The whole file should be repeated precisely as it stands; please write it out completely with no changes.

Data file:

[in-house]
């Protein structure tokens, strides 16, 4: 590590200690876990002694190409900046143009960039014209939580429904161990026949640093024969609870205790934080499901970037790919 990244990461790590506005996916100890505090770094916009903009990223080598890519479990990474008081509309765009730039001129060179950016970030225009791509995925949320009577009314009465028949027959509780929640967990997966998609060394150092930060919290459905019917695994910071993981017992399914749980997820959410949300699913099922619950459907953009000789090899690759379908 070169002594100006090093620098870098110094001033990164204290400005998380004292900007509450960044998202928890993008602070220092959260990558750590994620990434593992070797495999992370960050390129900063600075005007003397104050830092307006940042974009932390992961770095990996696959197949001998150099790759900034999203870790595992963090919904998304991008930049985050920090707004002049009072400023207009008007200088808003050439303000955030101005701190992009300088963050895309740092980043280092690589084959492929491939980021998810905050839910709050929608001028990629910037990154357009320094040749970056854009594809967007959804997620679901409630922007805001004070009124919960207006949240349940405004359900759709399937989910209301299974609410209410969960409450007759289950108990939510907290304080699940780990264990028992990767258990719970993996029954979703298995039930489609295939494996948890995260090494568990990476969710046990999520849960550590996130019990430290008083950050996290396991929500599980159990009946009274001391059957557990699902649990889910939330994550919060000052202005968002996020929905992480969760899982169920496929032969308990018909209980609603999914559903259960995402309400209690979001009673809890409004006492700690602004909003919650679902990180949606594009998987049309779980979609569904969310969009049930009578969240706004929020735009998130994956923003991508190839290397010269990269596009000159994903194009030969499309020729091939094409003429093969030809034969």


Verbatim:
[in-house]
């Protein structure tokens, strides 16, 4: 590590200690876990002694190409900046143009960039014209939580429904161990026949640093024969609870205790934080499901970037790919 990244990461790590506005996916100890505090770094916009903009990223080598890519479990990474008081509309765009730039001129060179950016970030225009791509995925949320009577009314009465028949027959509780929640967990997966998609060394150092930060919290459905019917695994910071993981017992399914749980997820959410949300699913099922619950459907953009000789090899690759379908 070169002594100006090093620098870098110094001033990164204290400005998380004292900007509450960044998202928890993008602070220092959260990558750590994620990434593992070797495999992370960050390129900063600075005007003397104050830092307006940042974009932390992961770095990996696959197949001998150099790759900034999203870790595992963090919904998304991008930049985050920090707004002049009072400023207009008007200088808003050439303000955030101005701190992009300088963050895309740092980043280092690589084959492929491939980021998810905050839910709050929608001028990629910037990154357009320094040749970056854009594809967007959804997620679901409630922007805001004070009124919960207006949240349940405004359900759709399937989910209301299974609410209410969960409450007759289950108990939510907290304080699940780990264990028992990767258990719970993996029954979703298995039930489609295939494996948890995260090494568990990476969710046990999520849960550590996130019990430290008083950050996290396991929500599980159990009946009274001391059957557990699902649990889910939330994550919060000052202005968002996020929905992480969760899982169920496929032969308990018909209980609603999914559903259960995402309400209690979001009673809890409004006492700690602004909003919650679902990180949606594009998987049309779980979609569904969310969009049930009578969240706004929020735009998130994956923003991508190839290397010269990269596009000159994903194009030969499309020729091939094409003429093969030809034969």